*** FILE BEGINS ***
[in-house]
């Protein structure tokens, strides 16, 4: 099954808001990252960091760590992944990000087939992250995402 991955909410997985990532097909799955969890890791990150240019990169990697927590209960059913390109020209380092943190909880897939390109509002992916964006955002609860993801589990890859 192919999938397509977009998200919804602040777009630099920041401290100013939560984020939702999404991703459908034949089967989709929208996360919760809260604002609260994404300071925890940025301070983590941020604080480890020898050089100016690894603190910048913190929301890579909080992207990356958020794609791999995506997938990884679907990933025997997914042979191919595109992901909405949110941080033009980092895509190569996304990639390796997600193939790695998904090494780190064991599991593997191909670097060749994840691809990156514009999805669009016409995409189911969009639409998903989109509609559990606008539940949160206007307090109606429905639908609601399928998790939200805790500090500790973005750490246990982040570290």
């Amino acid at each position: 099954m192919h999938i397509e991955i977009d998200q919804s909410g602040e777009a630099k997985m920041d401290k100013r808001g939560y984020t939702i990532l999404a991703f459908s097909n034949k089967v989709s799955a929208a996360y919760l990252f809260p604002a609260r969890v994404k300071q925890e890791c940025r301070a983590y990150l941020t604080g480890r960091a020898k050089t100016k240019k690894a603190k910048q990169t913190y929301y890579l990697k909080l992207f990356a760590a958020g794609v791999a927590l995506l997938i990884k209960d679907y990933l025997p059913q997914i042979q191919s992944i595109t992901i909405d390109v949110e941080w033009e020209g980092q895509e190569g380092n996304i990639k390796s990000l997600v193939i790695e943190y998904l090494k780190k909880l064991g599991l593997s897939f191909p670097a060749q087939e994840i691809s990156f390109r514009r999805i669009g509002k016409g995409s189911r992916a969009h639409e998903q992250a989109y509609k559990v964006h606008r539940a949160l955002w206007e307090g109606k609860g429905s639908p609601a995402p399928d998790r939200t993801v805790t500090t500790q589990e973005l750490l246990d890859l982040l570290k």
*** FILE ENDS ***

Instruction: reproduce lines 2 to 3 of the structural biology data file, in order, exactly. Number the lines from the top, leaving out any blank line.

């Protein structure tokens, strides 16, 4: 099954808001990252960091760590992944990000087939992250995402 991955909410997985990532097909799955969890890791990150240019990169990697927590209960059913390109020209380092943190909880897939390109509002992916964006955002609860993801589990890859 192919999938397509977009998200919804602040777009630099920041401290100013939560984020939702999404991703459908034949089967989709929208996360919760809260604002609260994404300071925890940025301070983590941020604080480890020898050089100016690894603190910048913190929301890579909080992207990356958020794609791999995506997938990884679907990933025997997914042979191919595109992901909405949110941080033009980092895509190569996304990639390796997600193939790695998904090494780190064991599991593997191909670097060749994840691809990156514009999805669009016409995409189911969009639409998903989109509609559990606008539940949160206007307090109606429905639908609601399928998790939200805790500090500790973005750490246990982040570290």
């Amino acid at each position: 099954m192919h999938i397509e991955i977009d998200q919804s909410g602040e777009a630099k997985m920041d401290k100013r808001g939560y984020t939702i990532l999404a991703f459908s097909n034949k089967v989709s799955a929208a996360y919760l990252f809260p604002a609260r969890v994404k300071q925890e890791c940025r301070a983590y990150l941020t604080g480890r960091a020898k050089t100016k240019k690894a603190k910048q990169t913190y929301y890579l990697k909080l992207f990356a760590a958020g794609v791999a927590l995506l997938i990884k209960d679907y990933l025997p059913q997914i042979q191919s992944i595109t992901i909405d390109v949110e941080w033009e020209g980092q895509e190569g380092n996304i990639k390796s990000l997600v193939i790695e943190y998904l090494k780190k909880l064991g599991l593997s897939f191909p670097a060749q087939e994840i691809s990156f390109r514009r999805i669009g509002k016409g995409s189911r992916a969009h639409e998903q992250a989109y509609k559990v964006h606008r539940a949160l955002w206007e307090g109606k609860g429905s639908p609601a995402p399928d998790r939200t993801v805790t500090t500790q589990e973005l750490l246990d890859l982040l570290k």